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Monogenic Hypercholesterolemia Increases Cardiovascular Disease Risk

By LabMedica International staff writers
Posted on 03 Mar 2020
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Image: The Variant II Turbo Hemoglobin Testing System combines High Performance Liquid Chromatography (HPLC) precise and variant detection with fast throughput to provide a comprehensive solution for HbA1c testing (Photo courtesy of Bio-Rad).
Image: The Variant II Turbo Hemoglobin Testing System combines High Performance Liquid Chromatography (HPLC) precise and variant detection with fast throughput to provide a comprehensive solution for HbA1c testing (Photo courtesy of Bio-Rad).
Monogenic familial hypercholesterolemia (FH) is associated with lifelong elevations in low-density lipoprotein cholesterol (LDL-C) levels and increased risk of atherosclerotic cardiovascular disease (CVD).

However, many individuals' hypercholesterolemia has a polygenic rather than a monogenic cause, and it is unclear if polygenic variants also alter the risk of CVD. Polygenic hypercholesterolemia is estimated to account for approximately 20% to 30% of patients with clinical FH. The risk of CVD for individuals with polygenic hypercholesterolemia likely depends on the reference group.

A team of scientists from University of British Columbia (Vancouver, BC, Canada) conducted a genetic-association case-control cohort study on 48,741 individuals who were recruited by the UK Biobank, using genotyping array and exome sequencing data to identify individuals with monogenic or polygenic hypercholesterolemia. They assessed whether any genetic variant for hypercholesterolemia altered the risk of atherosclerotic CVD, and evaluated how this risk compared with that of nongenetic hypercholesterolemia.

Serum biochemistry assays were conducted on a Beckman Coulter AU5800 analyzer (Beckman Coulter, High Wycombe, UK) or for the glycated hemoglobin (HbA1c) by High Performance Liquid Chromatography using Bio-Rad Variant II Turbo analyzers (Bio-Rad Laboratories, Hercules, CA, USA). Genotyping array and exome sequencing data from the UK Biobank cohort were used to identify individuals with monogenic (LDLR, APOB, and PCSK9) or polygenic hypercholesterolemia (LDL-C polygenic score >95th percentile based on 223 single-nucleotide variants in the entire cohort). The data were analyzed from July 1, 2019, to December 30, 2019.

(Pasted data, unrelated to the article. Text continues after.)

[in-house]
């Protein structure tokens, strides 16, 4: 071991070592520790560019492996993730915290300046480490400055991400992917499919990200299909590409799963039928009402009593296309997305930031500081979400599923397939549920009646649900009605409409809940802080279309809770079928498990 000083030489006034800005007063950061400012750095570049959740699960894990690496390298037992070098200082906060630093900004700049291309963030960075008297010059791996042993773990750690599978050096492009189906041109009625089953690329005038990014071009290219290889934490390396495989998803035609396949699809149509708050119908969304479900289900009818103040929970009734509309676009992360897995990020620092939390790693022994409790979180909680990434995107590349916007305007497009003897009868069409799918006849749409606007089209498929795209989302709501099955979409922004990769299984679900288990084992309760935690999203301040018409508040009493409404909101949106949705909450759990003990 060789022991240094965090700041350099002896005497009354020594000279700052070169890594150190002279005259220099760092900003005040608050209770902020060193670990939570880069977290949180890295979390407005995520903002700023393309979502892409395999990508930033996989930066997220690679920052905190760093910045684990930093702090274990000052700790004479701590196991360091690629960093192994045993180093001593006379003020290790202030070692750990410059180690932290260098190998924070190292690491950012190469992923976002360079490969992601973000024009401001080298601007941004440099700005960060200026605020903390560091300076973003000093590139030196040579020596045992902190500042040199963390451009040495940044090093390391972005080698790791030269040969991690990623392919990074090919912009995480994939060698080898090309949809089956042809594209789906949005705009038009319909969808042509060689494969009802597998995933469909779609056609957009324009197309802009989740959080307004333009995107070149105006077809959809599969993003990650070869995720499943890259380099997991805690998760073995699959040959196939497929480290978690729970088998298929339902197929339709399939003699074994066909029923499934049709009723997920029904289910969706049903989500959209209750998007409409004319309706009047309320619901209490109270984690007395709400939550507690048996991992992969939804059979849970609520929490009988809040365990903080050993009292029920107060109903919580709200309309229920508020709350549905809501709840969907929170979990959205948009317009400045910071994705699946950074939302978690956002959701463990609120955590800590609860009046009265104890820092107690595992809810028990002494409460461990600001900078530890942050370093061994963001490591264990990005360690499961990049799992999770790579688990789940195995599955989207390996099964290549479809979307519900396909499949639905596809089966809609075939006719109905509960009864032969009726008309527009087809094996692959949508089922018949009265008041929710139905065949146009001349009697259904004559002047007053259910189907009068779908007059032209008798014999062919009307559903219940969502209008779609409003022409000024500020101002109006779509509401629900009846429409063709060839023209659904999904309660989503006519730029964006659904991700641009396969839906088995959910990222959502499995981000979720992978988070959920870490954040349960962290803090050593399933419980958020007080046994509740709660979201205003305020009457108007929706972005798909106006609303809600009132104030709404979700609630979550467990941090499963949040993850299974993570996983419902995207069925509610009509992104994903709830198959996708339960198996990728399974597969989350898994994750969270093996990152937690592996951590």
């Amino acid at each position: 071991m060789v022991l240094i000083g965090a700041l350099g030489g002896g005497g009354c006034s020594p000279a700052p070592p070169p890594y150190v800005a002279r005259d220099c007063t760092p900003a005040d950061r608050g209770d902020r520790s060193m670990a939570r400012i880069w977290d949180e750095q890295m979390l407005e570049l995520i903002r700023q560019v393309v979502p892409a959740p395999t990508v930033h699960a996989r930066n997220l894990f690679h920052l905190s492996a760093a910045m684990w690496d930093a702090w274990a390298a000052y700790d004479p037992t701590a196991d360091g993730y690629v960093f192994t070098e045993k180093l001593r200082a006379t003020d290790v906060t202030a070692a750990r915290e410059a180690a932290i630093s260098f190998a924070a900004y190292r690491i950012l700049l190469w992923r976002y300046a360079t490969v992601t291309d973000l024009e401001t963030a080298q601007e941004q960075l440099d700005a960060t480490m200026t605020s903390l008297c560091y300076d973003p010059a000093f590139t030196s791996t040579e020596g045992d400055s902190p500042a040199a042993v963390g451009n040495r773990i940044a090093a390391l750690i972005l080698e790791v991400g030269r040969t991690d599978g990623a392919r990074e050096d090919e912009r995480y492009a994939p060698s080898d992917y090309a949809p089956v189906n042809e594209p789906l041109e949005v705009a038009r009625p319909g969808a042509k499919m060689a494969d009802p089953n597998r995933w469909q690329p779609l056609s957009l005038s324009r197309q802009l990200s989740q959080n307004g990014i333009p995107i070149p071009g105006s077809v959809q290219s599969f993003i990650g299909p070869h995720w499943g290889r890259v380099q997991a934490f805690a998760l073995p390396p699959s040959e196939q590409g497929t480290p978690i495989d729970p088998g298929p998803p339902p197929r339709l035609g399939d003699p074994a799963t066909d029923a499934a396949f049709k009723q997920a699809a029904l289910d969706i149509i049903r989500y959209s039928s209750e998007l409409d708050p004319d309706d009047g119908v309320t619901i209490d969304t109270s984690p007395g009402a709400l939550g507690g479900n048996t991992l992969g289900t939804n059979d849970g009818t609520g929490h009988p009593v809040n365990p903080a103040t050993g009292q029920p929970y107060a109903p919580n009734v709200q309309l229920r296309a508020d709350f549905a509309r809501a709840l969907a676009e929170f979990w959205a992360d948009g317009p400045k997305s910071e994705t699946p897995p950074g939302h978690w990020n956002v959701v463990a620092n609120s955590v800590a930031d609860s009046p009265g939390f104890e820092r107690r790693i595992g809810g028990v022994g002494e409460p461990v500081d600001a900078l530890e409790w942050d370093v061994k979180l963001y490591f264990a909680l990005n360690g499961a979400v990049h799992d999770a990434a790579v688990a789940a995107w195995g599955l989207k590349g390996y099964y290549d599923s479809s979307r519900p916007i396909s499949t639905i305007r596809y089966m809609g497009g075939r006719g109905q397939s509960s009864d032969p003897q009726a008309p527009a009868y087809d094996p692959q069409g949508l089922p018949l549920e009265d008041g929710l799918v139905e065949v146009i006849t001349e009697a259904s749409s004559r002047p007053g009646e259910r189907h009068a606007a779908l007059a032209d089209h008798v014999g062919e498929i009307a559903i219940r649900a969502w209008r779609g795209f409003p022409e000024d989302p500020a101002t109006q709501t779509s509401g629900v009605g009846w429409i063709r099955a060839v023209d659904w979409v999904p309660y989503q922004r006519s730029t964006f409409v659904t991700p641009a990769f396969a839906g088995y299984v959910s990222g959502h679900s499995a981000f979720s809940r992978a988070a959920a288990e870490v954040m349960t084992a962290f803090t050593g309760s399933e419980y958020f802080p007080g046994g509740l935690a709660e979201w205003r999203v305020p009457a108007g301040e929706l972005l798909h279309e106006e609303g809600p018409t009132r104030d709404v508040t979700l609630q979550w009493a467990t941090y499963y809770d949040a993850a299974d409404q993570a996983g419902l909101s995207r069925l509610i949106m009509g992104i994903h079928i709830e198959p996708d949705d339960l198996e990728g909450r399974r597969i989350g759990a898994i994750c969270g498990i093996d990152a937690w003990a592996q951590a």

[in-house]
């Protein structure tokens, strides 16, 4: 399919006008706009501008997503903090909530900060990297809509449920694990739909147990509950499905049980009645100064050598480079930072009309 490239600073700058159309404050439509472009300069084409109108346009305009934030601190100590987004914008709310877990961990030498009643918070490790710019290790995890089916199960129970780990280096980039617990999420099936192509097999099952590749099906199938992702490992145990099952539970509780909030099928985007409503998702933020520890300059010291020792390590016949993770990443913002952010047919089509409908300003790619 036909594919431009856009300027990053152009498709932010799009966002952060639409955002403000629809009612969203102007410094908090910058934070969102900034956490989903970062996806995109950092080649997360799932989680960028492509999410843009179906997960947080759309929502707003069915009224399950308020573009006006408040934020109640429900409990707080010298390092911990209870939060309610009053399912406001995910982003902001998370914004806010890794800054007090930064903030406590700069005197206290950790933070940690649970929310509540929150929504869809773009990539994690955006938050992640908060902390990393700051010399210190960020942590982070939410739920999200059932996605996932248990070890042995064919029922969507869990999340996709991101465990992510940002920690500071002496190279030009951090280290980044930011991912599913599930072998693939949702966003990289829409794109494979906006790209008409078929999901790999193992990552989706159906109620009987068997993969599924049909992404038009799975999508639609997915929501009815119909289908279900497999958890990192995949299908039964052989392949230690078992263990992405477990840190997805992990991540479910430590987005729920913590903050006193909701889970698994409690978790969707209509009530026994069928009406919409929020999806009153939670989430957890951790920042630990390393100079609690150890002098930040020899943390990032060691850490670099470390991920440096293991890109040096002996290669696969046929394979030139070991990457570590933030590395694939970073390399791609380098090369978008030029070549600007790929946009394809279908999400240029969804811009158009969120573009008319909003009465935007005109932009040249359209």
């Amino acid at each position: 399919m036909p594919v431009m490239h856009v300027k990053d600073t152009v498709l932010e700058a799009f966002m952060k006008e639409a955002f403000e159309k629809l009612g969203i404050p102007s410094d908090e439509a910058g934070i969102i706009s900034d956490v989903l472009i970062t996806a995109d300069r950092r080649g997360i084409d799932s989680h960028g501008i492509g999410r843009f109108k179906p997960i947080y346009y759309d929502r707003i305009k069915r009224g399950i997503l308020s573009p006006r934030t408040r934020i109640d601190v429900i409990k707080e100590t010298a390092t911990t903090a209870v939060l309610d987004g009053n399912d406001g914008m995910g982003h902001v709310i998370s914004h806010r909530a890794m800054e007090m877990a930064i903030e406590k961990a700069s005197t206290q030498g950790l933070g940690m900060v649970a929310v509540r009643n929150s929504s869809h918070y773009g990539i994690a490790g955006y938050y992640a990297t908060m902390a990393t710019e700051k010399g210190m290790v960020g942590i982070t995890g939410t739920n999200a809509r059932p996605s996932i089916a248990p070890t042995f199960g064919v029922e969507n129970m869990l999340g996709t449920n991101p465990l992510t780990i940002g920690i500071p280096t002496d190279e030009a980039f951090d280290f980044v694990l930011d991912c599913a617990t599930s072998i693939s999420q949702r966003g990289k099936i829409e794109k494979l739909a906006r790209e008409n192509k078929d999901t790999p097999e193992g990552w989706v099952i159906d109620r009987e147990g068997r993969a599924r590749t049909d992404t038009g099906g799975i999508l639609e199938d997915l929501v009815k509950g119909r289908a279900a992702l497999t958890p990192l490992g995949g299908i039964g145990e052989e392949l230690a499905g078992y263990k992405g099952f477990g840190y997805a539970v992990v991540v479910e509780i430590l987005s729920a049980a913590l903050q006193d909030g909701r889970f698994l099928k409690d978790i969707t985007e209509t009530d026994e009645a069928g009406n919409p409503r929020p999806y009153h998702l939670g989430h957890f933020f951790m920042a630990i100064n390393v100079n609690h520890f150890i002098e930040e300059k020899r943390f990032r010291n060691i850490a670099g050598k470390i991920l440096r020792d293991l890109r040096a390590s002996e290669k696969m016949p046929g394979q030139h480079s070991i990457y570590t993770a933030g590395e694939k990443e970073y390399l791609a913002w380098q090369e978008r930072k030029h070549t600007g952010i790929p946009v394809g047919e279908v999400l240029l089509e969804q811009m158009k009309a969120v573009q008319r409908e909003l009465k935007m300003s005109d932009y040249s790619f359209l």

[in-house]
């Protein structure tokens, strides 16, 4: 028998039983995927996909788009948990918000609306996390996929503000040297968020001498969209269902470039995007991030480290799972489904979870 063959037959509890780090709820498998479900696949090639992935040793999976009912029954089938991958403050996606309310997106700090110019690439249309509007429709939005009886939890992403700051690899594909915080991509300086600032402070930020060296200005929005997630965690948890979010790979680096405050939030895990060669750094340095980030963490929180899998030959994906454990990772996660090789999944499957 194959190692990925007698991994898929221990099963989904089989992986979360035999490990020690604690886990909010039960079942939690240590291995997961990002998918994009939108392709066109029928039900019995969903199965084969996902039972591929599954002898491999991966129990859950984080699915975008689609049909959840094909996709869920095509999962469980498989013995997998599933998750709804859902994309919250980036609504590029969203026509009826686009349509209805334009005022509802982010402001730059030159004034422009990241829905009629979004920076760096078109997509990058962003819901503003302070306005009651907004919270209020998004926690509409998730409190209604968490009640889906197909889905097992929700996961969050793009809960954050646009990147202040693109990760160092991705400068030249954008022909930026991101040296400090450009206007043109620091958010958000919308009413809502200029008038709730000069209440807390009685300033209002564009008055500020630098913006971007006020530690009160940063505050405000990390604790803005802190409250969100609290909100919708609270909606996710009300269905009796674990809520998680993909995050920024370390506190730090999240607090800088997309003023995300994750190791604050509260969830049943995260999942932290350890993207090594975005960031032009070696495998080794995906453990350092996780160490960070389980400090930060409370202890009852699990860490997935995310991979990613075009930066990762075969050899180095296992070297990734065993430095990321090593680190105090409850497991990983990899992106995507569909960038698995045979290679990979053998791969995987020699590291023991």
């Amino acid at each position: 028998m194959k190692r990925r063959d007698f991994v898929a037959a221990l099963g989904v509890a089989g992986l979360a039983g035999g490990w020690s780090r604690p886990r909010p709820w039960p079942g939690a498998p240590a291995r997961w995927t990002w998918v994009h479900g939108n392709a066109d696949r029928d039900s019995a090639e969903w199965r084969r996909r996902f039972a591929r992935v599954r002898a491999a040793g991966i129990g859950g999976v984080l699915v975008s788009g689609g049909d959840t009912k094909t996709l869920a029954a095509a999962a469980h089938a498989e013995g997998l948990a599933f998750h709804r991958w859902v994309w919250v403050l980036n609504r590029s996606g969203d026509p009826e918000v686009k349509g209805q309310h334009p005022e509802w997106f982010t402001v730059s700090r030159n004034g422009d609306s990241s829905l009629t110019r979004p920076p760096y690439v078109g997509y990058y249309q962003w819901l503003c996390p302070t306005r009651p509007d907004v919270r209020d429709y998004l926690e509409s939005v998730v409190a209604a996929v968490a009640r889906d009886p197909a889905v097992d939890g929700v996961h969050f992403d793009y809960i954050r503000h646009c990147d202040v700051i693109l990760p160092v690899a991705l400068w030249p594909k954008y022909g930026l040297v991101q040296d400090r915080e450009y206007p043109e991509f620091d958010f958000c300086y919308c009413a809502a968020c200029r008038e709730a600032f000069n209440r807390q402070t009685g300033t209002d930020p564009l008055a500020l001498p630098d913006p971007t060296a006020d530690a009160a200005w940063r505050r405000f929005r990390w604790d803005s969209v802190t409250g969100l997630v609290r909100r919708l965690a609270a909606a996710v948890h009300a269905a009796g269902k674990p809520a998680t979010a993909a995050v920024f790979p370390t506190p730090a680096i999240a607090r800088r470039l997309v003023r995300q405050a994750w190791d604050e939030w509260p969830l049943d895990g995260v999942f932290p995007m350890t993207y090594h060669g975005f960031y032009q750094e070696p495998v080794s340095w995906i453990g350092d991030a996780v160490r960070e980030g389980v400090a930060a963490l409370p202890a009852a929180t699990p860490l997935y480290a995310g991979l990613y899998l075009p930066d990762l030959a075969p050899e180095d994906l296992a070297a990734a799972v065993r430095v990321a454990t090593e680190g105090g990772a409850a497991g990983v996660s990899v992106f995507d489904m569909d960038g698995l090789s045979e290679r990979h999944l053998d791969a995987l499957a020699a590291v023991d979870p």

The team reported a monogenic cause for hypercholesterolemia was found in 277 participants and a polygenic cause in 2,379 participants. Overall, monogenic FH-associated variants were found in the LDLR gene for 257 individuals, in PCSK9 for 13 individuals, and in APOB for seven individuals. They identified a total of 121 unique monogenic FH-associated variants, most of which were in LDLR. Both polygenic and monogenic causes of hypercholesterolemia appeared to be associated with an increased risk of CVD compared with hypercholesterolemia with an undetermined cause. However, monogenic hypercholesterolemia was associated with the greatest risk of CVD.

The authors concluded that monogenic FH and polygenic hypercholesterolemia were associated with an increased CVD risk compared with hypercholesterolemia without an identifiable genetic cause, with monogenic FH associated with the greatest risk. These results suggest that a possible genetic cause of hypercholesterolemia is associated with CVD risk and underscores the importance of genetic profiling to better stratify risk in patients. The study was published on February 12, 2020 in the journal JAMA Cardiology.

Related Links:
University of British Columbia
Beckman Coulter
Bio-Rad Laboratories

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